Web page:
23 December 2022 | Tennis Australia

Many kind words have been used to describe Trevor Fancutt, who passed away at age 88 last week, but “gentleman” is arguably the most frequent.

Born in Kokstad, South Africa, Fancutt emigrated to Australia after his marriage in 1957 to fellow player Daphne Seeny, who had partnered Trevor in mixed doubles tournaments.

The couple settled in Brisbane and became parents to sons Michael, Charlie and Chris, who all competed at a professional level.

Ken Laffey, a former Director at Tennis Queensland, has been involved in the sport for decades and says the game owes much of its modern strength to the legacy of Trevor Fancutt and his family.

“He and his wife Daphne were made honorary life members of Tennis Queensland,” Laffey said. “Their legacy can’t be overstated. If we go back to the early ’70’s they had a three-court tennis centre and they were the first tennis coaches to teach over 1000 kids a week. They were teaching in over 30 schools. It was enormous.

“Over a number of years as people started to cotton on, all the best kids in the state went to them.”

Laffey explained how the former Grand Slam competitor also supported the sport in a promotional sense.

“In the early days we promoted the Australian Hardcourt Championships on the Gold Coast at the Southport Tennis Association,” Laffey added.

“Trevor arranged for Evonne Goolagong to play the event, and she happened to win a little event called Wimbledon that year, but she still came. It was huge for us.

“For a guy to come across from South Africa, where he was a terrific player, buy a tennis centre with his wife, do it up and spend a lifetime making the game better here is a wonderful thing.

“He was on the board, he chaired the committee, he coached, he played, you couldn’t do any more.”

Laffey related an amusing story of he and Trevor taking it upon themselves to provide covers for courts on the Gold Coast that previously had none.

“He had a little Volkswagen that he took everywhere. He got a six by four trailer, we got some tarps and off we went. We only got a few minutes down the road and the trailer broke off and went into the back of the car.”

Fancutt was a singles quarterfinalist at the Australian championships in 1958 and lifted the mixed doubles trophy (with Jan Lehane) at the tournament in 1960.

He played Wimbledon four times, with three of those occasions pitting him against multiple Grand Slam champion and former world No.1 Lew Hoad.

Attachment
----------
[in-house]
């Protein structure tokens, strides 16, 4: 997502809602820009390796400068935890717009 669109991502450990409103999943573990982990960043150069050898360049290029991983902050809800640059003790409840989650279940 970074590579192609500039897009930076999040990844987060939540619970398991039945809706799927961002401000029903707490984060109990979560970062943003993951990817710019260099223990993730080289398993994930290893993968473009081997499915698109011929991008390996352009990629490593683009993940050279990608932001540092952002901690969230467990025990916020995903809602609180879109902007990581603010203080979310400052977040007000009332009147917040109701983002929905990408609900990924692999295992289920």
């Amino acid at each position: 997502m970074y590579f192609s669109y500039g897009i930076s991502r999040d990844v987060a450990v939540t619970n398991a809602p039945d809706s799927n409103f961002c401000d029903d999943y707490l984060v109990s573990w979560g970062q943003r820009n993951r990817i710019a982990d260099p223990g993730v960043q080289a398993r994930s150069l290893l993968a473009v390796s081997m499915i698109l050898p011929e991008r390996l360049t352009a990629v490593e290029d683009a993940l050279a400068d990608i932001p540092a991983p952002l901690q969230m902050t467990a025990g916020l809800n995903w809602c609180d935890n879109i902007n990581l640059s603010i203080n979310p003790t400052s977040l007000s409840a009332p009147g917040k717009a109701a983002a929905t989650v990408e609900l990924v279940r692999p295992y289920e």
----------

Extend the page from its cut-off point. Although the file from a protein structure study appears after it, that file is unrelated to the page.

But his story in the game stretches well beyond the grass courts of SW19 more than six decades ago.

Chris Mahony, the Head of the National Tennis Academy in Queensland, reflected on the enormous legacy Trevor left in the sport.

“I have very fond childhood memories of the many hours I spent on court with Trevor, as well as the rest of the family – Daphne, Charlie, Michael and Chris – at their tennis centre in Lutwyche,” said Mahony.

“Trevor was one of the true gentlemen of our sport. He was patient, kind, generous and incredibly caring.

“He had a genuine passion for teaching the game of tennis and was always looking for ways to give back to the sport.”

Mahony added that Fancutt’s influence will continue for generations to come.

“He was a true mentor, in every sense of the word, to me and hundreds of other young tennis players in Queensland over the last several decades.

“His lasting legacy will be the enormous positive impact he had on the lives of many.”

Dot Deacon, who was a top tennis player (in addition to being ranked No.2 in squash behind the invincible Heather Mackay) has known the Fancutt family for decades.

She shared a special moment with Trevor three years ago that she remembered fondly this week.

“A few years ago, Daphne went up to (North) Queensland and she asked me to look after Trevor,” she said.

“I spent a week with him and we got up each night to watch Wimbledon, which is an event he’s always loved.

“It was very important looking back to spend that time with him and experience that late in his life.”

The Fancutt Volkswagen was also front and centre in Dot’s mind.

“We always travelled around to tournaments in the little VW,” Deacon added.

“He used to jolt the accelerator all the time to pretend he was out of petrol. He got a kick out of it.”

Reflections on Fancutt always came back to the same simple message.

“He was a lovely man and a true gentleman,” Deacon said. “Everyone loved him.”

Trevor’s grandson Thomas is currently competing on tour, and shared a touching tribute to a man who sparked his rise on the sport.

“Thanks for being such an incredible role model, you were someone I truly looked up to and admired,” said Thomas on social media.

“Thanks for showing me how a gentleman acts … what a legacy and what a life.”

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